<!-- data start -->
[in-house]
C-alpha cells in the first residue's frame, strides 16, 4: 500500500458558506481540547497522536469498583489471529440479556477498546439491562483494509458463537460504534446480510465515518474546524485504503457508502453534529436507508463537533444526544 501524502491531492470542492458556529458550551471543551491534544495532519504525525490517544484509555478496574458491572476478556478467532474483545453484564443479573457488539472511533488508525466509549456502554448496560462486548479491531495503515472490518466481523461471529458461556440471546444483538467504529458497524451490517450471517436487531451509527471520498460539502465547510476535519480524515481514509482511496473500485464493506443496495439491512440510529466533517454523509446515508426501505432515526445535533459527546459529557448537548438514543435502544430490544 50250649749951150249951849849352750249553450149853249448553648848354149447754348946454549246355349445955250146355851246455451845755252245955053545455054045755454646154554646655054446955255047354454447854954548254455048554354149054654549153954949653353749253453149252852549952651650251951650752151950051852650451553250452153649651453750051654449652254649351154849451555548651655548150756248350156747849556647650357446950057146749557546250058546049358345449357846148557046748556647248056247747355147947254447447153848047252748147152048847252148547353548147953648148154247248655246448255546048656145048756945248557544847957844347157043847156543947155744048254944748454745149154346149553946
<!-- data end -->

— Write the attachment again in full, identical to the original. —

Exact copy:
[in-house]
C-alpha cells in the first residue's frame, strides 16, 4: 500500500458558506481540547497522536469498583489471529440479556477498546439491562483494509458463537460504534446480510465515518474546524485504503457508502453534529436507508463537533444526544 501524502491531492470542492458556529458550551471543551491534544495532519504525525490517544484509555478496574458491572476478556478467532474483545453484564443479573457488539472511533488508525466509549456502554448496560462486548479491531495503515472490518466481523461471529458461556440471546444483538467504529458497524451490517450471517436487531451509527471520498460539502465547510476535519480524515481514509482511496473500485464493506443496495439491512440510529466533517454523509446515508426501505432515526445535533459527546459529557448537548438514543435502544430490544 50250649749951150249951849849352750249553450149853249448553648848354149447754348946454549246355349445955250146355851246455451845755252245955053545455054045755454646154554646655054446955255047354454447854954548254455048554354149054654549153954949653353749253453149252852549952651650251951650752151950051852650451553250452153649651453750051654449652254649351154849451555548651655548150756248350156747849556647650357446950057146749557546250058546049358345449357846148557046748556647248056247747355147947254447447153848047252748147152048847252148547353548147953648148154247248655246448255546048656145048756945248557544847957844347157043847156543947155744048254944748454745149154346149553946